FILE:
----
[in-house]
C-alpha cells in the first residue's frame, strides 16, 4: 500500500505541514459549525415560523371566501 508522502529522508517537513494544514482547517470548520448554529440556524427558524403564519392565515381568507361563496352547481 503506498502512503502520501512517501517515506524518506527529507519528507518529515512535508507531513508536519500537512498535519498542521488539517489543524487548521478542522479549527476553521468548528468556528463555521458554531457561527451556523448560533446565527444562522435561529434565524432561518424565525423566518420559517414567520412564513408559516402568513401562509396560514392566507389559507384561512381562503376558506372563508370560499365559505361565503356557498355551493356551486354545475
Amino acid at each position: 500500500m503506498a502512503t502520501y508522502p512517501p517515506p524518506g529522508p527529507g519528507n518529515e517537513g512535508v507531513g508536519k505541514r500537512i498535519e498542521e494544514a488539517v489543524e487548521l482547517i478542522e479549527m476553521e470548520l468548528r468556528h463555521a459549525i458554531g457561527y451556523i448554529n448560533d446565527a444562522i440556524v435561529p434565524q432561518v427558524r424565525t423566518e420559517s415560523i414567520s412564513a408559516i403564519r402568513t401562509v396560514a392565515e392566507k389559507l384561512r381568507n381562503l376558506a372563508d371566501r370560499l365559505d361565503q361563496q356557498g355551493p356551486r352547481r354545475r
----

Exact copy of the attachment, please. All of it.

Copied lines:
[in-house]
C-alpha cells in the first residue's frame, strides 16, 4: 500500500505541514459549525415560523371566501 508522502529522508517537513494544514482547517470548520448554529440556524427558524403564519392565515381568507361563496352547481 503506498502512503502520501512517501517515506524518506527529507519528507518529515512535508507531513508536519500537512498535519498542521488539517489543524487548521478542522479549527476553521468548528468556528463555521458554531457561527451556523448560533446565527444562522435561529434565524432561518424565525423566518420559517414567520412564513408559516402568513401562509396560514392566507389559507384561512381562503376558506372563508370560499365559505361565503356557498355551493356551486354545475
Amino acid at each position: 500500500m503506498a502512503t502520501y508522502p512517501p517515506p524518506g529522508p527529507g519528507n518529515e517537513g512535508v507531513g508536519k505541514r500537512i498535519e498542521e494544514a488539517v489543524e487548521l482547517i478542522e479549527m476553521e470548520l468548528r468556528h463555521a459549525i458554531g457561527y451556523i448554529n448560533d446565527a444562522i440556524v435561529p434565524q432561518v427558524r424565525t423566518e420559517s415560523i414567520s412564513a408559516i403564519r402568513t401562509v396560514a392565515e392566507k389559507l384561512r381568507n381562503l376558506a372563508d371566501r370560499l365559505d361565503q361563496q356557498g355551493p356551486r352547481r354545475r